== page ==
Midsommar

Midsommar ★★★½

This review may contain spoilers. I can handle the truth.

This review may contain spoilers.

"A self-fulfilling prophecy is a prediction that directly or indirectly causes itself to become true, by the very terms of the prophecy itself, due to positive feedback between belief and behavior." - Wikipedia (but that's right),

- 2019 Ranked: boxd.it/2lsbC

2nd viewing and I'm just not there: I'm going to focus on why this isn't a masterpiece for me but please note the 3.5/5 rating. I like this film... I like it a decent amount and understand the reasons people like it, BUT I'm just saying:

(1) I maintain that this movie is too long and not for good reason.

We often universally describe studio films as bad and more independent films as good, perhaps ignoring that both can be true and very false. To me, where indy or small studio films can go bad is when a "genius" has noone who can say no and I think that's how you get a 2 hour and 30 minute horror film. I felt the length and a lot of people did and it wasn't necessary. While there are certain whole scenes that I think would be fine for a released director's cut I think that you could just tighten up the time it takes to actually get to the village, and you could tighten up the time between the people jumping off of the cliffs and the final act.

(2) Not a huge fan of the acting-

For me, this is a serious step down from the acting in Hereditary and it is notably bad at times. Florence Pugh does an admirable job that is well above average and comparatively she is the acting aficionado of the film but let's not pretend there aren't roughly 50 people who would do a better job with this role if available. In my opinion she is good, but not iconic, in this role.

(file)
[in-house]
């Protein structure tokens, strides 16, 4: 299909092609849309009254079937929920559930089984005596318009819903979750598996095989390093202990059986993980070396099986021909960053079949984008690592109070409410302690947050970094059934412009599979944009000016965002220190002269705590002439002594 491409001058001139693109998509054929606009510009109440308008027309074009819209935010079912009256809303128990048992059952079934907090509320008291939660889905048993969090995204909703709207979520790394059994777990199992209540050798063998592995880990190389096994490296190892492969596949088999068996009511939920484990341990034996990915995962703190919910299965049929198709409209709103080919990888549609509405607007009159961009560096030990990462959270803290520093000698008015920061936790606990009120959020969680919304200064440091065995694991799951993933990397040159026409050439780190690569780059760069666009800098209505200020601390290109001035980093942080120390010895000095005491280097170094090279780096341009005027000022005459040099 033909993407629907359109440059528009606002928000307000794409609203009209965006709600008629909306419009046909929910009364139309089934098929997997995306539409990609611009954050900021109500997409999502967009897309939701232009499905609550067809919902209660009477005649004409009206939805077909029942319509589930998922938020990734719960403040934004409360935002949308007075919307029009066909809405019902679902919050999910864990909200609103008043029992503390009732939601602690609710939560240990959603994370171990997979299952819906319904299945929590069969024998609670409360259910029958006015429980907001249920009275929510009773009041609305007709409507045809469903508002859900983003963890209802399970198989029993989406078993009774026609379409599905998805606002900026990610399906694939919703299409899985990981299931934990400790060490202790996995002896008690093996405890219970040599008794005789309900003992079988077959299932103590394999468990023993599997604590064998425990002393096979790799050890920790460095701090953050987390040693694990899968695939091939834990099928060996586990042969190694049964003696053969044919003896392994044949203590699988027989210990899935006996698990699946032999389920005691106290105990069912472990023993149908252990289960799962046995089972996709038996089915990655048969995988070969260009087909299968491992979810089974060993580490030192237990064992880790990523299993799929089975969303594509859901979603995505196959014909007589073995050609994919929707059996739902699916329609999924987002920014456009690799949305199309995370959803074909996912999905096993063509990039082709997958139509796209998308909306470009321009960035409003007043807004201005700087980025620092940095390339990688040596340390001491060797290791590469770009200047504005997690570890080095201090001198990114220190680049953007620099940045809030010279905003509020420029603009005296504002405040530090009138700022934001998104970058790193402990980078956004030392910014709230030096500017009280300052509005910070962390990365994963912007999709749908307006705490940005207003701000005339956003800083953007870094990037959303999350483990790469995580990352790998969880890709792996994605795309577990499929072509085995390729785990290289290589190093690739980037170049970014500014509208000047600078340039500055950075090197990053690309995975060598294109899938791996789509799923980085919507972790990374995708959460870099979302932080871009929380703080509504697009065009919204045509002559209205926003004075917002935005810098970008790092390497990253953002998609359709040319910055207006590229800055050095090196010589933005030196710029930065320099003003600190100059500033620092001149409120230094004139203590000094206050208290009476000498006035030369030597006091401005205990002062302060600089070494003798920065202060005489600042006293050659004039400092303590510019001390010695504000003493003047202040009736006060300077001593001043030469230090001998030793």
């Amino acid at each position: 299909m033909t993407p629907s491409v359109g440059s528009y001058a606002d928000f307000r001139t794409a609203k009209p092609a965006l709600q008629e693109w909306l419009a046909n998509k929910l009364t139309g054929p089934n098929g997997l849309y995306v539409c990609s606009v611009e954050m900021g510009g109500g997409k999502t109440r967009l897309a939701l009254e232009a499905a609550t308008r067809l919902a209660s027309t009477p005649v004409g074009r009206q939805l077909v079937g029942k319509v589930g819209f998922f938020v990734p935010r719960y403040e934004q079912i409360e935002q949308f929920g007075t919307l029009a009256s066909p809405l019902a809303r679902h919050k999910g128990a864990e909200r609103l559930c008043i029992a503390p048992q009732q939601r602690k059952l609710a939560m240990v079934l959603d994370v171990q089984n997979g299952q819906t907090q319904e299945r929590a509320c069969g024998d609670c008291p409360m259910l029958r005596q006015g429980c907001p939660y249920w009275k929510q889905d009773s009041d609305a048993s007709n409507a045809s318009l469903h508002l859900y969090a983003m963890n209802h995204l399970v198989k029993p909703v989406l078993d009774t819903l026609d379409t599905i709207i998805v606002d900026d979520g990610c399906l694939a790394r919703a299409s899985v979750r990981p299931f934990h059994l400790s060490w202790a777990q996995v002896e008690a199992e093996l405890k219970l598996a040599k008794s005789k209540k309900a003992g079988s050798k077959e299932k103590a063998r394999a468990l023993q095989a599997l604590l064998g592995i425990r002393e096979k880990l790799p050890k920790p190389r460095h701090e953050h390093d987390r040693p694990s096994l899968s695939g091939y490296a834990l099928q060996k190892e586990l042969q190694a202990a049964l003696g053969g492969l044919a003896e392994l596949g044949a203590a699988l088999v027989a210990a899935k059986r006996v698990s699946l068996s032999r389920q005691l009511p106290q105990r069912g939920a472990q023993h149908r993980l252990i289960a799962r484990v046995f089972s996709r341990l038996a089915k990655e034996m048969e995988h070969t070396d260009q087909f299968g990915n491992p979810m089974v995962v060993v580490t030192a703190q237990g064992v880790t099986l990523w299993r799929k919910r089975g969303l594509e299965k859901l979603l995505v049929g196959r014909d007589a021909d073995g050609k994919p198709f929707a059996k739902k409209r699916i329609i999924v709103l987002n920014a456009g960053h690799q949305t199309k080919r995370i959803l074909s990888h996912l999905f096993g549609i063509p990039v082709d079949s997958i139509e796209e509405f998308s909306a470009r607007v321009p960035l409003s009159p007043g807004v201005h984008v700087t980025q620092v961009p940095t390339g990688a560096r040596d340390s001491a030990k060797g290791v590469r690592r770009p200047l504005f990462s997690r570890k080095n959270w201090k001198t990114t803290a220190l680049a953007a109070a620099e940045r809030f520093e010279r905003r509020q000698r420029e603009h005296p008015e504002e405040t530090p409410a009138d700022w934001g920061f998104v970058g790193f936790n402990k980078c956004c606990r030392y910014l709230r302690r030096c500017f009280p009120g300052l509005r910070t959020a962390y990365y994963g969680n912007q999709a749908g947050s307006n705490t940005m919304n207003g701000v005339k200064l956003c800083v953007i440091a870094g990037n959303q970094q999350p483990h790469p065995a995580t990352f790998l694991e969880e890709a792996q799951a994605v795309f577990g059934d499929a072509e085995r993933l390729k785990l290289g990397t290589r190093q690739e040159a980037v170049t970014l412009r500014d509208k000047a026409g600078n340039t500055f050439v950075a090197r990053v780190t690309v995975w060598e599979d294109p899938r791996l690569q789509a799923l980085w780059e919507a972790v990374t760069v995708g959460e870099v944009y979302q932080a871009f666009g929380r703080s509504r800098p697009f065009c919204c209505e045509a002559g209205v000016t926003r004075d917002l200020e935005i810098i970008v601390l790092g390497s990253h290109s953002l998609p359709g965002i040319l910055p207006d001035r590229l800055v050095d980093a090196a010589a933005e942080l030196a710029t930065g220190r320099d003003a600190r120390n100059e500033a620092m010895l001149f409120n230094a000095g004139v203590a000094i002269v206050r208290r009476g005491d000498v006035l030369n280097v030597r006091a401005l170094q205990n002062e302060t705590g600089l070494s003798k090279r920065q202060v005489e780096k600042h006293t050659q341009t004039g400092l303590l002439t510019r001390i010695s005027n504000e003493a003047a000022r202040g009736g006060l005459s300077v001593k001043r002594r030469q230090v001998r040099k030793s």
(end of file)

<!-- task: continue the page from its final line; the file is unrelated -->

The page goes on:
The remainder of the main cast is, in my opinion, somewhat below average. People will get defensive about this because we love worshipping casts but really tell me what was good about the acting of the four men. In both showings I watched people struggled with whether to laugh at parts where you are supposed to laugh. I blame the acting. I know it isn't reasonable to expect an all star cast but imagine the roles of Josh, Pelle and Mark were played by young versions of Daniel Kaluuya, Bill Skarsgard, and Sean William Scott. To me what makes Hereditary special is what the seasoned actors are able to do with the silence while in Midsommar I felt like I waited to see another crazy pagan ritual.

Specifically, I have a problem with the casting of Jack Reynor who I believe does a not so great job with the character of Christian. My main problem being that I don't like him, or get why someone would like him (including his friends) and I don't particularly care what happened to him. The only person I mourned for was Josh. In live discussions Ari Aster has said that he wanted people to feel conflicted about Josh getting killed but I wasn't at all, I just didn't care because I knew it was coming and I didn't have faith in Jack Reynor to do anything with it. I feel like this needed to be someone a bit more likable and hatable, like a a Jason Schwartzman type but more serious.

(3) The ending is telegraphed which is bad in itself but also makes the wait painful.

Aster is so obsessed with adding little details to show you how smart he is that sometimes he overshows his hand, which is why I think he has only begun to make films and probably has multiple masterpieces in his future. They show a fucking painting with a girl in a crown encountering a bear... she's going to be queen. Once you see the bear you're like "got it a bear thing with her as queen." The only mystery is whether any of them will live and who will get it the worst. To me, Florence Pugh's past was an obvious red herring. It was obvious from very early on that the boyfriend was pelle's "target." Or at least I thought it was obvious, maybe I'm lucky. That just leaves me waiting for 2 hours to see what happens to him so that they can turn away at the last minute. There is a difference between suspense and anxiety and in my opinion, what Ari Aster primarily creates in this film is anxiety.


I'll be blunt. If in a decade, this is talked about as an epic film that is among Aster's best works I'll eat one of my hats. One of the cleaner hats to be specific. I think SOME OF the indy folks treated this like a summer blockbuster and decided it was a 4+ rating movie before it had come out.

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